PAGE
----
Don’t press the “Buy” button.
That’s probably what your wallet is thinking.
Monday and Tuesday is Amazon’s annual “Prime Day,” an exclusive online shopping event available for Prime members only.
Unlike Black Friday or Cyber Monday, the deals last 48 hours.
Walmart, Target, Best Buy and hundreds of other retailers are also doing their own sales to compete with the tech giant, according to RetailMeNot. But before you start stacking items in your cart, you may want to check your bank account.
Are ‘Prime Day’ purchases impulsive?
“Prime Day” is expected to become the third shopping period outside the holiday season that U.S. e-commerce spending will top $2 billion, as it previously did on Labor Day 2018 and Memorial Day 2019, Tech Crunch reports. While the figure includes Amazon, it doesn’t include the number of international markets participating in “Prime Day.”
While this may sound like a massive impromptu spending spree, most shoppers planned their “Prime Day” purchases ahead of time, according to Dr. Christine Wright-Isak, assistant professor of marketing and advertising at Florida Gulf Coast University’s Lutgert College of Business.
Now in its fifth year, the special sale acts like a reward for members and an incentive for non-members to use their free trial for savings. This means shoppers had time to browse, select and budget for what they wanted, said Wright-Isak.
The allure of sales, deals and coupons is also a fundamental shopping behavior, she said.
“We want to get something for free or for less,” Wright-Isak told the Miami Herald.
The exclusivity factor also adds an extra layer of appeal; it makes us think we’re getting a deal someone else isn’t, she noted.
And while Wright-Isak doesn’t believe there will be too many impulsive purchases, she recommends that shoppers think before they buy.
Impulsive spending can cost the average U.S. consumer $5,400 annually, according to a 2018 survey commissioned by SlickDeals, a consumer-driven deal sharing platform.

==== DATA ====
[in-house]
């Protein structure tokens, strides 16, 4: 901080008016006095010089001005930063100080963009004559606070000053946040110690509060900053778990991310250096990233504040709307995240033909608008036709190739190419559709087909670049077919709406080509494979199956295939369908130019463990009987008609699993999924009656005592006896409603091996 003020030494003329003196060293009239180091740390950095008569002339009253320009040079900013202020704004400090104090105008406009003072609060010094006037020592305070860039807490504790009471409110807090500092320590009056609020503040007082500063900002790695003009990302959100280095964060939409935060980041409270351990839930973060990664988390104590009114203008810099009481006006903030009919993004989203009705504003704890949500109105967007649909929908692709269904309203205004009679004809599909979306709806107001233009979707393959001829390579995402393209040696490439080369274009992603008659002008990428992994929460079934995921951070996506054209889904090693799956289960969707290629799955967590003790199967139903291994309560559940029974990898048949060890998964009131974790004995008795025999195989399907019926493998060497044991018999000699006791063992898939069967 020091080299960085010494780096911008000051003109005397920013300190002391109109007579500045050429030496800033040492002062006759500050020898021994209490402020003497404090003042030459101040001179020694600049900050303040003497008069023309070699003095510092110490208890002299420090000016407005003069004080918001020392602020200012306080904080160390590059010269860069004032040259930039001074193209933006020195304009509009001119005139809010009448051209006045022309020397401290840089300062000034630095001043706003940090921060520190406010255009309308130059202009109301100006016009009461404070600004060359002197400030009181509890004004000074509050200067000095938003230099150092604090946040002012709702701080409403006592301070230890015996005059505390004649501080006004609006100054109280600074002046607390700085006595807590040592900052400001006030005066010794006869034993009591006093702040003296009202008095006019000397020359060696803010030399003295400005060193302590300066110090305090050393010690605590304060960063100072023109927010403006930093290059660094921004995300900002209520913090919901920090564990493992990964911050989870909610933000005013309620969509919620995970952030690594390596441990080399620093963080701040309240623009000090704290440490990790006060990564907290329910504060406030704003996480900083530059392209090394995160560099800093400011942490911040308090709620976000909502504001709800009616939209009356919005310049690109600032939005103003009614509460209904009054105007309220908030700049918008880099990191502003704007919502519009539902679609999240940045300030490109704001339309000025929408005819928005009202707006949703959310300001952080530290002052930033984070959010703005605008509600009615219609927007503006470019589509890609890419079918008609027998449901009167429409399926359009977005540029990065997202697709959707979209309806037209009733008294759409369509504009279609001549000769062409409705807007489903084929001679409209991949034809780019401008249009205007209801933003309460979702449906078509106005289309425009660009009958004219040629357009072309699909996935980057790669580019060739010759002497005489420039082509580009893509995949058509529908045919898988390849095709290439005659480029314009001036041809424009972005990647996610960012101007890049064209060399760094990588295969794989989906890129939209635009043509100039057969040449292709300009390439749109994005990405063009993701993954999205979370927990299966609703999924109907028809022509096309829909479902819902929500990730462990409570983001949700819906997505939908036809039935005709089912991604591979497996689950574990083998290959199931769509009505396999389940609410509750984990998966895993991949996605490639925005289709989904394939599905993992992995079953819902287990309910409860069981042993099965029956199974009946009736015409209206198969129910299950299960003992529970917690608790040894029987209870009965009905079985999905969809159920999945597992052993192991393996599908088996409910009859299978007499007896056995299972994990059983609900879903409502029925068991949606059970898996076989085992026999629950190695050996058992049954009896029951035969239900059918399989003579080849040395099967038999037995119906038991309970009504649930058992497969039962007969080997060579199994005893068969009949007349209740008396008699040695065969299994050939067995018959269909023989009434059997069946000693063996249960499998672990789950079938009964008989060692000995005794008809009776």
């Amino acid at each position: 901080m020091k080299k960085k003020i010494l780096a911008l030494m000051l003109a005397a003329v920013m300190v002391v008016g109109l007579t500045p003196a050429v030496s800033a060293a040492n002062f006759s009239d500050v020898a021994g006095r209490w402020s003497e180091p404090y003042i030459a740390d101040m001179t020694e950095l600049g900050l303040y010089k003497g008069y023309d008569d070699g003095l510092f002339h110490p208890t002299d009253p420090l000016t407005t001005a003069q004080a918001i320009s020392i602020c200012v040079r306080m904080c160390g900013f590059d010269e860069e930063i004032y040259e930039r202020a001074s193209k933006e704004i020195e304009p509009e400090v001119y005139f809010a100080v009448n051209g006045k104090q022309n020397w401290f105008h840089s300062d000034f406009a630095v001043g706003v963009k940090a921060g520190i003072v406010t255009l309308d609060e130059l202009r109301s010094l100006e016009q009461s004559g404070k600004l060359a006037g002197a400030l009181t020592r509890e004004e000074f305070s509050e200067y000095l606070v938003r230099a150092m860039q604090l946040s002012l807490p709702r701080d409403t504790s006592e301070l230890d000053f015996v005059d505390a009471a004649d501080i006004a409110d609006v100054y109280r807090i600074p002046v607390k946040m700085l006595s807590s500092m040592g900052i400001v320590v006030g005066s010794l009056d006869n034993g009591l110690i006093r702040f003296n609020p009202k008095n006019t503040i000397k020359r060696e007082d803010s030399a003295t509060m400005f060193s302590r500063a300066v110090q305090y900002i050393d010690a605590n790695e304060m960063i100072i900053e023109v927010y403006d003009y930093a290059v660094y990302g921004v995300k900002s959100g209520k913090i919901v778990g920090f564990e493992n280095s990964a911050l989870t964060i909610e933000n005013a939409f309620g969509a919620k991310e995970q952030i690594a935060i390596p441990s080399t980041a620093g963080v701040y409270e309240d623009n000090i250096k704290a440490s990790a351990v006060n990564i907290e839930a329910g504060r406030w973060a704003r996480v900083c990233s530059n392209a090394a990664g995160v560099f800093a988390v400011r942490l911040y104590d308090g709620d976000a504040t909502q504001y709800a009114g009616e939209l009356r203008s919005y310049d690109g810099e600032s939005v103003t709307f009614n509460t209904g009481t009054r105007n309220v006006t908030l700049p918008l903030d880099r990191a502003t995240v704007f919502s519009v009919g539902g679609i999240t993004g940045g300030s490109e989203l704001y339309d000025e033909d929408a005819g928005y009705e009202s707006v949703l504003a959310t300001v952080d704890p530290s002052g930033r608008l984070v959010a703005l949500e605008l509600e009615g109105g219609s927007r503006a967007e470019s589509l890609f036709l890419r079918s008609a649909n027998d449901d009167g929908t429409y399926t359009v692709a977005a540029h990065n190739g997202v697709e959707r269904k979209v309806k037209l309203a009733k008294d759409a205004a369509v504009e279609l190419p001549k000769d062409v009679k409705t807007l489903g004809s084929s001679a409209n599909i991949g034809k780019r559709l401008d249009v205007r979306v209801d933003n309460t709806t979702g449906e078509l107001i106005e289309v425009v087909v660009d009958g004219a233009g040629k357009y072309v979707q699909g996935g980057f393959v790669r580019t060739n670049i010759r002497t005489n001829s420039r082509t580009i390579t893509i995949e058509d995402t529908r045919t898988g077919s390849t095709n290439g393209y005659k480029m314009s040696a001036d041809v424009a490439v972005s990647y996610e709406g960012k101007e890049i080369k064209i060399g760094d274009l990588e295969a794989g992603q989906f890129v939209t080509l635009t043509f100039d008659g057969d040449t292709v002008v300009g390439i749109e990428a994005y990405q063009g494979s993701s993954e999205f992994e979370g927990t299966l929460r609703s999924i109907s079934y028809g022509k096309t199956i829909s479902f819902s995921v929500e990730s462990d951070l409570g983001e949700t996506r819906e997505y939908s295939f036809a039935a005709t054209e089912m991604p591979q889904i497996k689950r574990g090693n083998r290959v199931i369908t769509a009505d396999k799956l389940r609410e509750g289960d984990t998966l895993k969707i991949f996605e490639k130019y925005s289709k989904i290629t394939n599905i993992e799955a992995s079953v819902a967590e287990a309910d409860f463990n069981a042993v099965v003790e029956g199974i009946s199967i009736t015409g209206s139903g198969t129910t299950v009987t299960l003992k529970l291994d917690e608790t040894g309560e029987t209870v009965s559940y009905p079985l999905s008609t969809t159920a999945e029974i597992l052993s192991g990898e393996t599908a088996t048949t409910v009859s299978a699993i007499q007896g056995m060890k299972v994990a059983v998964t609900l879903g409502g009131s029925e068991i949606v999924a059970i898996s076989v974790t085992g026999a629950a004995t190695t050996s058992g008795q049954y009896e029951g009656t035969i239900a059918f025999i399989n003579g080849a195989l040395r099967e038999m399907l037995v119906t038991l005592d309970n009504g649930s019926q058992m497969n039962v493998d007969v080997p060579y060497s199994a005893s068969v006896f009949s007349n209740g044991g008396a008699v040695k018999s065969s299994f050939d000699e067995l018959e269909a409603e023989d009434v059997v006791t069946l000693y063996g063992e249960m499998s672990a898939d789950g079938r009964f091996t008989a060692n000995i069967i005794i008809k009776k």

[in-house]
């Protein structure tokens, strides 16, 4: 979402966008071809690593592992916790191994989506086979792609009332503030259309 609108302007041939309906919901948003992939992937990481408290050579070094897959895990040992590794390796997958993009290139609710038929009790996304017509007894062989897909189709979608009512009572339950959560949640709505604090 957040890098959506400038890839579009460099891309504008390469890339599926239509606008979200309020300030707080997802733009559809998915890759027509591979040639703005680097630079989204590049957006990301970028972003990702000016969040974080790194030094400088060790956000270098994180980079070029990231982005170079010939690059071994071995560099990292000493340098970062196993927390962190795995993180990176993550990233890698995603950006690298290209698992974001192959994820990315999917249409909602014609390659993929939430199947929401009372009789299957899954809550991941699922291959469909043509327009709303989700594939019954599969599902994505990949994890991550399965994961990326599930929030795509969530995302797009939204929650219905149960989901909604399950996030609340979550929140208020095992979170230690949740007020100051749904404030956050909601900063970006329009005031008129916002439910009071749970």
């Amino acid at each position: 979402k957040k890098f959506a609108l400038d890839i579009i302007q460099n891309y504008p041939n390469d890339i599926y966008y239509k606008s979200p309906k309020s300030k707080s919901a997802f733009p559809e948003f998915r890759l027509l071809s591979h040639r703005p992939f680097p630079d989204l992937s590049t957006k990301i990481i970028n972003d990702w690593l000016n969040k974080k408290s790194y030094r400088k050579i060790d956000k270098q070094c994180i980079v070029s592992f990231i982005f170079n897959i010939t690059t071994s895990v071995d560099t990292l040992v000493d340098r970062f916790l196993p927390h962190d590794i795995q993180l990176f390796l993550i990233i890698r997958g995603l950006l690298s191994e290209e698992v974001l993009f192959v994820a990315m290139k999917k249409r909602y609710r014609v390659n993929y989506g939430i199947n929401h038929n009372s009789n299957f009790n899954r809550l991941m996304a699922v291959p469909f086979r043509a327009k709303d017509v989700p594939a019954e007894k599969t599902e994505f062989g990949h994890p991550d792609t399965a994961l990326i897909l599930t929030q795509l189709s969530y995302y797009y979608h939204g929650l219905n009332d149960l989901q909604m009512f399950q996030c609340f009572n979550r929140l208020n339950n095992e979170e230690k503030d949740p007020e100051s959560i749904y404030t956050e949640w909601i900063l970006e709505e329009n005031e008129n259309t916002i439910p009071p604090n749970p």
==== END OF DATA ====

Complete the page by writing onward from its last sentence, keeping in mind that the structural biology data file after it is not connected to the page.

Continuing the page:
Out of the 2,000 consumers surveyed for the study, most say food or groceries are the main culprit of their impulsive spending. But 85 percent are more likely to make an impulsive purchase if they find a deal or coupon.
There are a few questions Wright-Isak recommends shoppers ask themselves before making any purchases:
▪ Do I need it or is it a want?
▪ Do I really want it or do I just want it because others might want it?
▪ Is it really a deal or is the ad saying it is?
▪ Does it fit my budget? Will this give me financial problems in the future?
Do people spend more when they shop online?
While each shopper is different, most are “savvy” enough to know if they’re getting a bad deal, said Wright-Isak.
“We’ve been groomed to be consumers,” said Wright-Isak. “The more you do it [shopping], the better you get.”
In fact, you actually spend more in-person, according to a report by First Insight, a customer-centric merchandising platform: “71 percent of all shoppers surveyed spent $50 or more when shopping in-store. This compares to only 54 percent of respondents spending more than $50 when shopping online,” the report states.
Shoppers are also more likely to add additional items to their carts in-store rather than online, according to the report.
This has to do with a variety of factors, but it mainly comes down to human behavior, according to Wright-Isak.
“There’s no substitute to the interpersonal experience of shopping,” she said.
Isn’t online shopping easier?
While e-commerce has made it possible to shop from anywhere, it may also overwhelm users with the options they have, Wright-Isak said. So, while you may save yourself a trip to the store, you could find yourself endlessly scrolling through options for hours.
Just because it’s online doesn’t mean shoppers need to think differently, she said — just use your “common sense.”